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SignalR and Web Sockets

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[Microsoft ASP.net] [www.ASP.net] [Visual Studio 2012 & One ASP.NET - Scott Hanselman, Principal Community Architect, Microsoft Corporation] Hi, this is Scott Hanselman, and I wanted to talk to you today about Visual Studio 2012, some of the new features in ASP.NET 4.5—in this video SignalR and WebSockets. [SignalR and WebSockets - Scott Hanselman, Principal Program Manager, Microsoft Corporation] SignalR is soon to become part of the ASP.NET family, and it's what you'll use to create real-time services using ASP.NET and WebSocket support in .NET 4.5, and Windows 8 is one of the underpinnings that makes it all come together. So what is SignalR? Well, it is an abstraction over some of the transports that are required to do real time. When you do real-time work, you're going to be starting out over HTTP, but if you have support for WebSockets, you'll promote that connection to a full WebSockets connection. We'll talk about that in a minute and I'll show you a demo. SignalR handles all the connection management for you. It lets you broadcast changes to all the different connected clients like a chat room, or you can target specific clients. And the connection from the client to the server is persistent. It's not like HTTP where you make a call, you tear the connection down, and you start it up again. The SignalR layer of abstraction makes it look like it's persistent. And WebSockets connections are truly persistent. SignalR will automatically negotiate transport. So it will do a fallback. It will see if you've got WebSocket support. And if you don't, it will fall back to other techniques like Server Sent Events, Forever Frames, and, as a last resort, Long Polling. It lets you do server-to-client push. That means that the C# or VB code on the server can call back from server to client and push information out to modern browsers. It scales out to thousands of connections. You can use Service Bus, SQL Server, there's even an open source Redis system for scaling out, and it's all open source on GitHub. The idea is that right now when the client calls the server it just says, "Do you have data? Do you have data? Do you have data?" That's polling and that's no fun. What we want it to do, we want the client browser to say, "Hey, do you do WebSockets?" "Yeah, I do. I do WebSockets." "All right. Let's make a connection." And then we'll do that connection over WebSockets. Let's take a look at what that looks like. The WebSocket support in .NET 4.5 is inside of System.Net.WebSockets. Here's an example of some of the support there is for this low-level connection in ASP.NET. We're using this on IHttpHandler, and there is a new value sitting on HttpContext. So when I'm processing a request at the low level I could say, "Is this a WebSockets request?" "I'm going to accept that." And we pass in a func that takes an ASP.NET WebSocket context, or we handle our response the usual way—with HTTP. Then once we get in here, here is our WebSocket connection request. This is very low-level asynchronous code, and we can really start talking. We can go and open up the WebSocket connection, get the results from the WebSocketReceiveResult and read that message. This is all very low level. But you have that support, so if you're used to writing HTTP handlers and you want to use WebSockets, you can do that. All that support is there, built in to .NET 4.5. Or we can use SignalR. Here I'm bringing in the SignalR.Hubs namespace. I've got a Chat application. This Chat application is deriving from Hub, which is the highest level of abstraction. That Hub has a message. In this case it's called Send. It could be called anything you want. We're calling out to Clients. Notice that Clients is a dynamic. That means I can have anything I want here, any message I want—foomessage. In this case it's addMessage, but Send can be anything and addMessage can be anything. Now if we go over to the client side, take a look at this code side by side, things start to get really interesting. We bring in a script that's dynamically generated called signalr/hubs. SignalR will automatically generate the JavaScript that will let us call chat.send. In JavaScript from the client we connect to chat, and when we click on a button, we'll go and we'll send. Then from the server side when we receive that message we broadcast to all the clients addMessage and then all the clients do. Let's see that live. Let's bring up the browser. I'll bring up 2 windows to pretend that there's 2 different machines. You see that we're sending traffic back and forth, and that information is synchronized between these instances of browsers. So what's happening under the covers? Let's take a look at this Stock Ticker example. I'm going to bring this one up and I'm going to use Fiddler to debug this traffic. Let's hit Reset. What's happening here? Here we're saying we want to use Forever Frame. Forever Frame is not ideal. I'd rather use WebSockets. Let's make sure that our application is compiled using .NET 4.5. We'll go in here and make sure that our httpRuntime and compilation are both .NET 4.5. We'll start our application again. We'll bring up Fiddler, reload our application. Now we're running under .NET 4.5. You'll see that there's a negotiation that happens where we're asking, "Do you support WebSockets?" The server does because we're running Windows 8, and you notice the little socket here that appears in Fiddler. We've just connected with a WebSockets transport. Now I'll open the market and I see the Live Stock Ticker happens. We've got dynamic messages in real time being pushed back from server to client. Let's bring up another browser. You'll notice that traffic is immediately synchronized with the other browser. Both of these browsers are receiving information from the server in real time over WebSockets. WebSockets is a new feature of .NET 4.5. There's support baked in for it at the lowest levels like IHttpHandler in ASP.NET 4.5, and there's also high-level constructs like hubs in SignalR. Whichever one you choose, you're sure to be really productive doing real-time work in ASP.NET. [Microsoft ASP.net] [www.ASP.net]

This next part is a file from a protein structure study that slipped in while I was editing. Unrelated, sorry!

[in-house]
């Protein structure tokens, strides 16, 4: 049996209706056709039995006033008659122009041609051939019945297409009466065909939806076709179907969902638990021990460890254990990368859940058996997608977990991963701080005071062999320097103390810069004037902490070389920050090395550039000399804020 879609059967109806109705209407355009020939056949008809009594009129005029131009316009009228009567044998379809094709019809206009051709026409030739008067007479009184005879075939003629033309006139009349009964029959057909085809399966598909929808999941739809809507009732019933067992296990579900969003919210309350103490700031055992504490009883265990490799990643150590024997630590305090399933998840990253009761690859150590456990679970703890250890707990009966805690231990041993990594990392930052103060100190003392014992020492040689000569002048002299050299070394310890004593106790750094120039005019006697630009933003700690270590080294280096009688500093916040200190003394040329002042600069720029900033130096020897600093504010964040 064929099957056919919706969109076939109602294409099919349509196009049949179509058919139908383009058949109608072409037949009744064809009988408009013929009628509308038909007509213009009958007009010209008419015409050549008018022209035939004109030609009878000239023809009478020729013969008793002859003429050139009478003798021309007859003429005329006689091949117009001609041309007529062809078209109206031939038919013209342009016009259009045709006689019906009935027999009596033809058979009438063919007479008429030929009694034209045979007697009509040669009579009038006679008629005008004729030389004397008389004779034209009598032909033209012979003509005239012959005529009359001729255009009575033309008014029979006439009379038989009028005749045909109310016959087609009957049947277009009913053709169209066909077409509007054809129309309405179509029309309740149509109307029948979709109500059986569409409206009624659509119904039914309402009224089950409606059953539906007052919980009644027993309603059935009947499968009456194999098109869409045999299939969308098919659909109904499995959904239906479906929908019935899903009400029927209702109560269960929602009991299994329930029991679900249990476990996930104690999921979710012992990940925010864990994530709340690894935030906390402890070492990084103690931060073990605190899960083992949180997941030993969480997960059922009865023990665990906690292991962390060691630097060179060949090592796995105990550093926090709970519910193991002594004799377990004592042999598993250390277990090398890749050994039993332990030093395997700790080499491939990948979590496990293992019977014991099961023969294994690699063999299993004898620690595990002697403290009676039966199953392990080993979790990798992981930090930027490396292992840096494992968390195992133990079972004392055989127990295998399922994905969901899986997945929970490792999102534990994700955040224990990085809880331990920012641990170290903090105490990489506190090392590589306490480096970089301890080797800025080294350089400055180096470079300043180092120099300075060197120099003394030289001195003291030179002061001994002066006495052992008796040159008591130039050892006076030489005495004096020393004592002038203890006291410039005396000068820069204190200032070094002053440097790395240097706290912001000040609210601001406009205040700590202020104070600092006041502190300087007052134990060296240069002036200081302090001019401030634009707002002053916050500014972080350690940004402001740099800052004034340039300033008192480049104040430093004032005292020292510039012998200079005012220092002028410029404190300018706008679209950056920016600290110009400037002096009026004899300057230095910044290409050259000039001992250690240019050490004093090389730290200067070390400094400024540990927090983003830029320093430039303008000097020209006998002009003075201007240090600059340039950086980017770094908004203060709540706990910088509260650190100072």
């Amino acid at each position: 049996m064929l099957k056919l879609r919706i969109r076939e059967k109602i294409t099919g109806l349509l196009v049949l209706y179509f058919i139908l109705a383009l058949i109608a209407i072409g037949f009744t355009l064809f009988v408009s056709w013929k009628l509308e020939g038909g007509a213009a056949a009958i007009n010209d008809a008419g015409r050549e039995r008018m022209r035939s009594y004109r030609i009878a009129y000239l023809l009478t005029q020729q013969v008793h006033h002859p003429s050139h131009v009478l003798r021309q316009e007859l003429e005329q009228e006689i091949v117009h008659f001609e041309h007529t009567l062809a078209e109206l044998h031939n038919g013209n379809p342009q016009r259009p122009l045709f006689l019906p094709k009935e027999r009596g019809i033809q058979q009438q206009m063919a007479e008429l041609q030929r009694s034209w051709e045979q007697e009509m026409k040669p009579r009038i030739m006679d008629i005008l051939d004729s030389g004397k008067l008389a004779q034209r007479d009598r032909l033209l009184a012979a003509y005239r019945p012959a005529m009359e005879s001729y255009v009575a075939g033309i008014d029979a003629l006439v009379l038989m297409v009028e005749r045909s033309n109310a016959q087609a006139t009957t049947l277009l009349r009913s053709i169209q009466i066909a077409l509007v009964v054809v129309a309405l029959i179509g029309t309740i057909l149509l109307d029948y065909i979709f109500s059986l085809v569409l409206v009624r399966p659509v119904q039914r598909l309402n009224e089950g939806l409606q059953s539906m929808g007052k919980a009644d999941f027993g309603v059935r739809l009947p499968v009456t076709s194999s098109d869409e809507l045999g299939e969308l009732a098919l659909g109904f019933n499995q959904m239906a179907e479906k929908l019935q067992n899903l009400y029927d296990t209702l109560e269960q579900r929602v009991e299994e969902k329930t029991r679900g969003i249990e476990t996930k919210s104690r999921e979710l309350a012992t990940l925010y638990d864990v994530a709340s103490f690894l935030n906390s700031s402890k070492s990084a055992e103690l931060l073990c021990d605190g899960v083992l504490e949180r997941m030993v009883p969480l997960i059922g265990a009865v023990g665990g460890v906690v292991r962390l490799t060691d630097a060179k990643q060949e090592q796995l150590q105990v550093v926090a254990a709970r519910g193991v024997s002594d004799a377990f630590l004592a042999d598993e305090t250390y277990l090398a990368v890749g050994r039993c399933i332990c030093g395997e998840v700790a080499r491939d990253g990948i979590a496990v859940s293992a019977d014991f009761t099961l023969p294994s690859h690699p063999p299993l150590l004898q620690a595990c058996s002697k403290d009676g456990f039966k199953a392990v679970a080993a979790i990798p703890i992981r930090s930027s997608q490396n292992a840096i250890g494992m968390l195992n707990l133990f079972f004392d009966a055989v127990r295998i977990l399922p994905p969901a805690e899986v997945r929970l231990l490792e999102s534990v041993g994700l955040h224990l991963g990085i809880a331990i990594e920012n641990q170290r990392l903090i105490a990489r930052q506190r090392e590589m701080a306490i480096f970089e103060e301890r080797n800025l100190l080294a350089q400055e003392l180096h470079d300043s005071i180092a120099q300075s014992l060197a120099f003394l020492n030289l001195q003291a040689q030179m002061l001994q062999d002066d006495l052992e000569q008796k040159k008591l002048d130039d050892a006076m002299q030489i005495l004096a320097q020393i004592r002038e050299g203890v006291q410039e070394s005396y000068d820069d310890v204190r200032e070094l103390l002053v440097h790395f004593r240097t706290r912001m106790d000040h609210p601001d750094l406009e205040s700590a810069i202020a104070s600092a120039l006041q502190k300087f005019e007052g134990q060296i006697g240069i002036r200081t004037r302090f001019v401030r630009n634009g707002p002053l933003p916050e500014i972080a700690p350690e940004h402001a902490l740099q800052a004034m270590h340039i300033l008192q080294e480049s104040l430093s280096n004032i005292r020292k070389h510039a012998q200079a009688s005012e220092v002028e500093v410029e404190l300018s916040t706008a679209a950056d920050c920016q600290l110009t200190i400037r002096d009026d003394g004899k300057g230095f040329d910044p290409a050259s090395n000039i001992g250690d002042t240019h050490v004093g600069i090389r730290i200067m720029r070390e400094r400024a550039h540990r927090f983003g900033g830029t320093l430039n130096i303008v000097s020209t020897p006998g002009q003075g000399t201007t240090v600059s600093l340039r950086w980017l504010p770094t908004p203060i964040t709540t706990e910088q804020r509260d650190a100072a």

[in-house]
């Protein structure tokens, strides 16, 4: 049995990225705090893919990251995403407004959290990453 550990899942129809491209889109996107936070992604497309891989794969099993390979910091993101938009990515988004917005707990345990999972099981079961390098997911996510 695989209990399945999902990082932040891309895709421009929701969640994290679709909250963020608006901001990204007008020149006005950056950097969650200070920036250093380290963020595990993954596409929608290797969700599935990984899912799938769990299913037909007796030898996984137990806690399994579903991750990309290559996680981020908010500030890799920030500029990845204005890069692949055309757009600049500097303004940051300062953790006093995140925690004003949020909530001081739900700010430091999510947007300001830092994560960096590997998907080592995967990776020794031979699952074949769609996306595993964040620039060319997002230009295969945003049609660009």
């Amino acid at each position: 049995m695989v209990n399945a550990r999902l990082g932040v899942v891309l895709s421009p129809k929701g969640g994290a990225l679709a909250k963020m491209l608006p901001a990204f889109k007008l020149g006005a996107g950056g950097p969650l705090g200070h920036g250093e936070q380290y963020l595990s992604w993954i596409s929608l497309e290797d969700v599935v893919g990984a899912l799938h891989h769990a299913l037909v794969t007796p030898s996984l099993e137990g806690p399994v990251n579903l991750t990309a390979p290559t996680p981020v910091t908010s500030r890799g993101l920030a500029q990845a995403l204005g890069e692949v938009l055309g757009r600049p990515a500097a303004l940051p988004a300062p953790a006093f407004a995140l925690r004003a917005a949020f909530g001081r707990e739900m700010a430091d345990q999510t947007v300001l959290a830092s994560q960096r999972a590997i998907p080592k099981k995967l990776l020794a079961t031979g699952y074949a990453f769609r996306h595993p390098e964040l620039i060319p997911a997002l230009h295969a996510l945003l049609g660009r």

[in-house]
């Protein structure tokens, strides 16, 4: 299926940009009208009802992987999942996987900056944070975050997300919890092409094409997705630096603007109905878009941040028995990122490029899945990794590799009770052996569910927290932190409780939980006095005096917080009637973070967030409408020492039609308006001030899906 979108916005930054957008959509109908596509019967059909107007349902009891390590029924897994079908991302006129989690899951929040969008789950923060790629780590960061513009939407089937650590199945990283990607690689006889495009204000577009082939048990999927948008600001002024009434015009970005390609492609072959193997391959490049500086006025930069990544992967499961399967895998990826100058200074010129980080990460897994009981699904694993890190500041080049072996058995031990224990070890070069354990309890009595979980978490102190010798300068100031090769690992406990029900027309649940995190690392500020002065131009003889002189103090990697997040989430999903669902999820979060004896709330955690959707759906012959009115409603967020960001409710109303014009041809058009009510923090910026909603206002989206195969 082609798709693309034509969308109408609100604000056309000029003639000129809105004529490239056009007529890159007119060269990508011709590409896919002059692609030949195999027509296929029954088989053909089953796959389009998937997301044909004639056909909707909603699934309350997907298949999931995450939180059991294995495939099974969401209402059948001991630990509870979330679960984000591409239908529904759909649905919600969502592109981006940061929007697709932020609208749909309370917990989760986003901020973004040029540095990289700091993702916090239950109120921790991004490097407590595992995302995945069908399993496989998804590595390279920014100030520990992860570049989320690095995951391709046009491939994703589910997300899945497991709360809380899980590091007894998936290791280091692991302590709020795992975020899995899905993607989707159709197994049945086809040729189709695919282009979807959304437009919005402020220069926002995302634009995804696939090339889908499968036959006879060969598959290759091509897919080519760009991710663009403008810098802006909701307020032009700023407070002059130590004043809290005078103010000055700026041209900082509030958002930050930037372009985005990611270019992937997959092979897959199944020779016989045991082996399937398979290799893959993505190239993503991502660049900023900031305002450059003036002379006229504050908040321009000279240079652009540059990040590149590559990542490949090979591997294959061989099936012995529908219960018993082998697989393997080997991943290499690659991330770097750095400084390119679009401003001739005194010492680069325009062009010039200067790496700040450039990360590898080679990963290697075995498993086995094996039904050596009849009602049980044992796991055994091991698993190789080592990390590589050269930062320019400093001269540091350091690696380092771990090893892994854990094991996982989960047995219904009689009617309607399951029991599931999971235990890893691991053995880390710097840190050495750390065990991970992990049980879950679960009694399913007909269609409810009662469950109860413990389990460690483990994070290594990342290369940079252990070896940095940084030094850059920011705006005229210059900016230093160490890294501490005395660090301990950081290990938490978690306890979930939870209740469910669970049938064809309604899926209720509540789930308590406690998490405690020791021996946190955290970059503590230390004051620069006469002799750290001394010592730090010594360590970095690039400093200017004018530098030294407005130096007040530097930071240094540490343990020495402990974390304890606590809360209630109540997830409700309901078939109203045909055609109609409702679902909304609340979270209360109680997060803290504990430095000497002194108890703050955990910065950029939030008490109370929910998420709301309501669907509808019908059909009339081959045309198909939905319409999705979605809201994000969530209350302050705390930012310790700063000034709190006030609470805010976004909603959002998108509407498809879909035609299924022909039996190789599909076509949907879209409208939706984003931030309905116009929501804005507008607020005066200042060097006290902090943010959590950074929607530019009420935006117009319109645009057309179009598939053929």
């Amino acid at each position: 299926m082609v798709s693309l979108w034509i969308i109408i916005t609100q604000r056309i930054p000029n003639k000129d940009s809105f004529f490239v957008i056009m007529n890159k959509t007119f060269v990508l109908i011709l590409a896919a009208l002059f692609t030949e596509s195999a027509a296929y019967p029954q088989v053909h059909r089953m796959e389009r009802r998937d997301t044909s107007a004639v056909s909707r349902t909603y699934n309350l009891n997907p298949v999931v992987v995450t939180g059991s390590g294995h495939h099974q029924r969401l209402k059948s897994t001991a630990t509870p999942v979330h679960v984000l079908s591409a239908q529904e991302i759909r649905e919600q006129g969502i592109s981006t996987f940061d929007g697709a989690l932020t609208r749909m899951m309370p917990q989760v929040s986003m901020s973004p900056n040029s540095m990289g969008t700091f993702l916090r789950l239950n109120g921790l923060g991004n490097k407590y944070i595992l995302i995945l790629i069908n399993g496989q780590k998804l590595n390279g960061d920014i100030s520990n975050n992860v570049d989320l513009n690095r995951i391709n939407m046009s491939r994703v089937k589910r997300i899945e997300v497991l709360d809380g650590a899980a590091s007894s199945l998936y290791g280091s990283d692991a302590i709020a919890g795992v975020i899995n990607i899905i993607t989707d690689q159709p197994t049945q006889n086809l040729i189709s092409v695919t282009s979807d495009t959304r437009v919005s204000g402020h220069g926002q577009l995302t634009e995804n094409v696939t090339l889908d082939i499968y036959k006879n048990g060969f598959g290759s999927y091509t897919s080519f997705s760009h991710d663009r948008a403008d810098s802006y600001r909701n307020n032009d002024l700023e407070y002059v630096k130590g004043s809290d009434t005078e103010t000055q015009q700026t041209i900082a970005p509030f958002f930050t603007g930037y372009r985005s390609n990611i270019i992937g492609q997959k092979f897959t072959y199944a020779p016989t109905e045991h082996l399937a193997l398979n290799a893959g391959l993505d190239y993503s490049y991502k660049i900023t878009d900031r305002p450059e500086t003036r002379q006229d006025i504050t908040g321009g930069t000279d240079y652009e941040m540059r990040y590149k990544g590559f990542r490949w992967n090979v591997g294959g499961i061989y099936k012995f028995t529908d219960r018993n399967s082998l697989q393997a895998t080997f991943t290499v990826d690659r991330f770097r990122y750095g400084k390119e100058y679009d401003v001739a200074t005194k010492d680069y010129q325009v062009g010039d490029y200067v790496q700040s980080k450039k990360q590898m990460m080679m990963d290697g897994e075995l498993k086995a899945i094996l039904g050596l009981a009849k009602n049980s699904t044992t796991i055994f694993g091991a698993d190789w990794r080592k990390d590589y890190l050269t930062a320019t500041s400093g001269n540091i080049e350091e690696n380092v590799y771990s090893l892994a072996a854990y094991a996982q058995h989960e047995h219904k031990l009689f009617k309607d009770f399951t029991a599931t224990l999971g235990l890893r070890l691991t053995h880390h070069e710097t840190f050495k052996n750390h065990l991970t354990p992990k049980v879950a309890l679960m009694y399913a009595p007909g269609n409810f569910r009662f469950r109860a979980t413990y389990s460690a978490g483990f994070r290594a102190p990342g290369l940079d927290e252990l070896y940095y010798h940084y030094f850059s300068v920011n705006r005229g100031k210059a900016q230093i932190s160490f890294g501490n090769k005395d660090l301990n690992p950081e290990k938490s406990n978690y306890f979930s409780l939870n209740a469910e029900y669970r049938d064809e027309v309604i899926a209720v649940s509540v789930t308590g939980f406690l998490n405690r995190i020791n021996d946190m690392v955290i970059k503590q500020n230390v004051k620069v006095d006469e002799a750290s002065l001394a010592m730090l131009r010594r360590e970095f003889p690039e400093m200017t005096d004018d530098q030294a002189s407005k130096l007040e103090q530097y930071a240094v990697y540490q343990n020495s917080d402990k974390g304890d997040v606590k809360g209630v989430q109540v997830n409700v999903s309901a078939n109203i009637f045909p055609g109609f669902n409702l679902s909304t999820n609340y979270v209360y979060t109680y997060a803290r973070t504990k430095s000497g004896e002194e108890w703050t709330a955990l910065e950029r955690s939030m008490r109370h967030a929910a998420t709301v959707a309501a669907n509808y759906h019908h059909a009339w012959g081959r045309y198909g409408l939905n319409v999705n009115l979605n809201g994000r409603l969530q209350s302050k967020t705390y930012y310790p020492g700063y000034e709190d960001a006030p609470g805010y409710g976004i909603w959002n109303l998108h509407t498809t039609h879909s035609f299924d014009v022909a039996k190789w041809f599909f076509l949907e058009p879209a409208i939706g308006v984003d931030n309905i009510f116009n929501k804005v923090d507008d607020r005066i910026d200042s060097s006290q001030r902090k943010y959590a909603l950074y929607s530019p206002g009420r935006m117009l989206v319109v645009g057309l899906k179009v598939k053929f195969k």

Video Details

Duration: 6 minutes and 51 seconds
Country: United States
Language: English
License: All rights reserved
Genre: None
Views: 5
Posted by: neudesicasp on Oct 3, 2013

SignalR and Web Sockets